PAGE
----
Last month at a meeting of the Newton City Council Public Safety & Transportation (PS&T) committee, during a discussion of variable parking pricing, committee chair Jay Ciccone drew a racially insensitive comparison between the inconvenience of having to park farther away from your destination than you might like and the Jim Crow laws that got Rosa Parks arrested in 1955 for refusing to move to the back of an Alabama bus.
Some necessary context. Variable or dynamic parking pricing is technically a meter rate scheme where parking rates are periodically reset to encourage optimal parking use in a commercial area. Optimal parking use is defined as something like 85% occupancy, created by setting a price that’s not so high that it discourages all parking in a high-demand area, but high enough to create an open spot or two during peak periods. This kind of on-street parking use has been shown to generate turnover, to reduce excess traffic from circling for spaces, and generally to create more commercial activity.
A key component of a dynamic pricing implementation is to have a meaningful price distinction between high-demand parking — such as along Union Street in Newton Centre — and nearby low-demand parking — such as the Pleasant Street lots in Newton Centre. With a large enough price difference to encourage price-sensitive drivers to park in the low-demand areas, variable pricing creates some regular vacancy in the high-demand areas .
After extensive staff and committee discussion that was almost uniformly enthusiastic in favor of the proposal, and before public comment, Councilor Ciccone expressed two misgivings. What follows is a transcript of his expressing his first concern. The full audio is here. Councilor Ciccone’s comments start at 1:45:38.
I have made every attempt to transcribe accurately. I did not transcribe “uhs” and “ums” and the like. If I have made an error or errors, please let me know in the comments and I will update.
Okay I’m just going to add … add a couple of things. I mean. The one thing that I’m concerned about: law suits. We’re telling people, okay, we’re going to be raising the price here. And, well, this guy can afford to park there now but this guy can’t. So now we’re moving him into the next level back or maybe even two levels back because he can’t afford to park in that place now because we have this dynamic parking set in place. So, it’s kind of like, if you think back, telling Rosa Parks, well you can’t sit in the front of the bus. Okay, so I’m really concerned about that. Okay, that’s the first thing.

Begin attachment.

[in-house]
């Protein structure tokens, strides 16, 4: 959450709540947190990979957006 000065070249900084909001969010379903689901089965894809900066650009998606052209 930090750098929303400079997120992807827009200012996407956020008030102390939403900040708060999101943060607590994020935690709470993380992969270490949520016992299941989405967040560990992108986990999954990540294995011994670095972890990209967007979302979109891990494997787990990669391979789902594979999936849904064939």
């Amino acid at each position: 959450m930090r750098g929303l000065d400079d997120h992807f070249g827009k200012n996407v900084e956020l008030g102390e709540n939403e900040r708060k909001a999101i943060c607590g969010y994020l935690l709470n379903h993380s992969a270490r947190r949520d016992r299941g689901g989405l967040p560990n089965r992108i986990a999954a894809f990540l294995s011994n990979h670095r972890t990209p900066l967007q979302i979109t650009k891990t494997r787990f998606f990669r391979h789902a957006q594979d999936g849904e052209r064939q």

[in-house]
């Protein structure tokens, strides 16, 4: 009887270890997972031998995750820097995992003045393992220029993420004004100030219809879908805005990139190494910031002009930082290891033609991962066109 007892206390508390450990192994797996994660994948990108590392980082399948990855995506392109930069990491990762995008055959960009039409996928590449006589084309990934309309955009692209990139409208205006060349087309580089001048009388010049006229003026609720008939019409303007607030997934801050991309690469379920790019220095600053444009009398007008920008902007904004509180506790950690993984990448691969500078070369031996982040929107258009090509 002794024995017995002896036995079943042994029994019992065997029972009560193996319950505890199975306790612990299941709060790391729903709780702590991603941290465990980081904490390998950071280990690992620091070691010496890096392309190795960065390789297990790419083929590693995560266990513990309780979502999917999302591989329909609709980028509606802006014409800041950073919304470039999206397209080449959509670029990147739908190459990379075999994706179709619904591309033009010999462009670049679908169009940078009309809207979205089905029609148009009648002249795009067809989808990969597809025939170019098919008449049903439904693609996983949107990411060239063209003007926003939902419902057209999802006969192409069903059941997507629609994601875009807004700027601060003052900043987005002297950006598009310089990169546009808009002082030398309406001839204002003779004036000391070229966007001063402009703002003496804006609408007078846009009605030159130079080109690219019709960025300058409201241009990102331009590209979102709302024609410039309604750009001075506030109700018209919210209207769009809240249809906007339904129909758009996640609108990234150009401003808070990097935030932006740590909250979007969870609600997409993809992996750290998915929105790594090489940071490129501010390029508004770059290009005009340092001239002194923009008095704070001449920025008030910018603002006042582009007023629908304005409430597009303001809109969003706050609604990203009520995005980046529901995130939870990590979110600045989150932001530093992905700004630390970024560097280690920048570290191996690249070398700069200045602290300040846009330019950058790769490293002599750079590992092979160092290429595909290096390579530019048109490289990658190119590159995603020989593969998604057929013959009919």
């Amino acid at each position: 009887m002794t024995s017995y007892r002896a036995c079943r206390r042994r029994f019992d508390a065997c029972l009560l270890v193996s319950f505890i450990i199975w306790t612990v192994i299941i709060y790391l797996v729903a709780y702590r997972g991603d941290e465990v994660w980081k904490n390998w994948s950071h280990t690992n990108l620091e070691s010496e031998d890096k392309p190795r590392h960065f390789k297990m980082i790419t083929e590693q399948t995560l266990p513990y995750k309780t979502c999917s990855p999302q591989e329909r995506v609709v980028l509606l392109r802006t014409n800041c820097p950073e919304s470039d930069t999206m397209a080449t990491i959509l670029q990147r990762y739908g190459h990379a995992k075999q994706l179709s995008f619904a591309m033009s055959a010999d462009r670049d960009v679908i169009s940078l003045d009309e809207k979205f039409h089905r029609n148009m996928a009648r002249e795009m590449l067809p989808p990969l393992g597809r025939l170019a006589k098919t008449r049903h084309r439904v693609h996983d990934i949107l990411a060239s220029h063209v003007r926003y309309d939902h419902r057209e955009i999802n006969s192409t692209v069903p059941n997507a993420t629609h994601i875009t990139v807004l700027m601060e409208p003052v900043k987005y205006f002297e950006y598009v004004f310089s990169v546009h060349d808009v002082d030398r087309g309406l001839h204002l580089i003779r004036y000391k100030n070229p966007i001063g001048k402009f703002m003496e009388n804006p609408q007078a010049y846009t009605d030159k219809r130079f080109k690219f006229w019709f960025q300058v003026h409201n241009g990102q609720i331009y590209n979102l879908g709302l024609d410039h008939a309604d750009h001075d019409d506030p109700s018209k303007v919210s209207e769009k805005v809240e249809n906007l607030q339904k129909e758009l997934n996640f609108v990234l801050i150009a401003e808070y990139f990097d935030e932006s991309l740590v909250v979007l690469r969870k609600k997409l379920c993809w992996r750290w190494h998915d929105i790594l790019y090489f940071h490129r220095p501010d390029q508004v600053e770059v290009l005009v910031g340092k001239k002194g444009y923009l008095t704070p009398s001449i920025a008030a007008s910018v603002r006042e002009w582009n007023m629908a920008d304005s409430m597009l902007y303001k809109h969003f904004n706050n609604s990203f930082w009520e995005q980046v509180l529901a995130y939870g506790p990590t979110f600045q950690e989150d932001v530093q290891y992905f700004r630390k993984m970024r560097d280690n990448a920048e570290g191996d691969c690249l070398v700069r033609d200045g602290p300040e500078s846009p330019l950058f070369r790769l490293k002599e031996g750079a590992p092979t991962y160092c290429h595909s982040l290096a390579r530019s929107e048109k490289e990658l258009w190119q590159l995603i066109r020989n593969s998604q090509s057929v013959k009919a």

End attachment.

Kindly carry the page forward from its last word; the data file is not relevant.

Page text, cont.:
The comment betrays a disturbing ignorance of basic civil rights laws. Councilor Ciccone is the appointed chair of a standing committee of our city’s legislative body. A committee that has oversight over the Newton Police Department, a city agency responsible for enforcing civil rights. And, he doesn’t seem to understand the fundamental difference between legal and illegal discrimination. How does he hold the chair of such an important committee?
The comment betrays a disturbing ignorance of the history of Jim Crow laws and trivializes their impact. Rosa Parks was arrested protesting a pervasive system of legalized oppression based on skin color. Comparing the struggles of Black Americans under Jim Crow to a driver who chooses to walk a few blocks rather than pay an extra dollar or two to park is just plain offensive.
The comment betrays an unfortunate ignorance of the current state of parking regulation in the city. The city already has (legal) price discrimination. Only a small portion of on-street parking is subject to parking fees. At some remove from every metered space in the city, there is a legal, free parking space. In some parts of the city there are differently priced parking close to each other. In other words, it’s already possible that someone can’t afford to park in a paid spot and has to walk to what Councilor Ciccone refers to as “a level back.” If price distinction among nearby parking spaces is a problem, it’s a problem that already exists.
And, the comment is just lazy and ill-informed. We have been discussing variable priced parking in this city for at least ten years. Councilor Ciccone has been the chair of one of the two committees with jurisdiction over variable priced parking for multiple terms. Variable priced parking has been implemented in municipalities across the country. The spirited discussion at the committee table demonstrated that his colleagues are highly knowledgeable about what’s happening in other cities and about the arguments for and against variable priced parking. If he has a good faith concern about the risk of litigation, he has had ample time to look into whether or not there’s been litigation in other jurisdictions that have implemented variable priced parking. He has access to a fully staffed legal department.
The hook for Councilor Ciccone’s comparison to Rosa Parks was not a good faith concern, but an unresearched, unsubstantiated conjecture, easily refuted with a Google search or a phone call.
Next: it gets worse.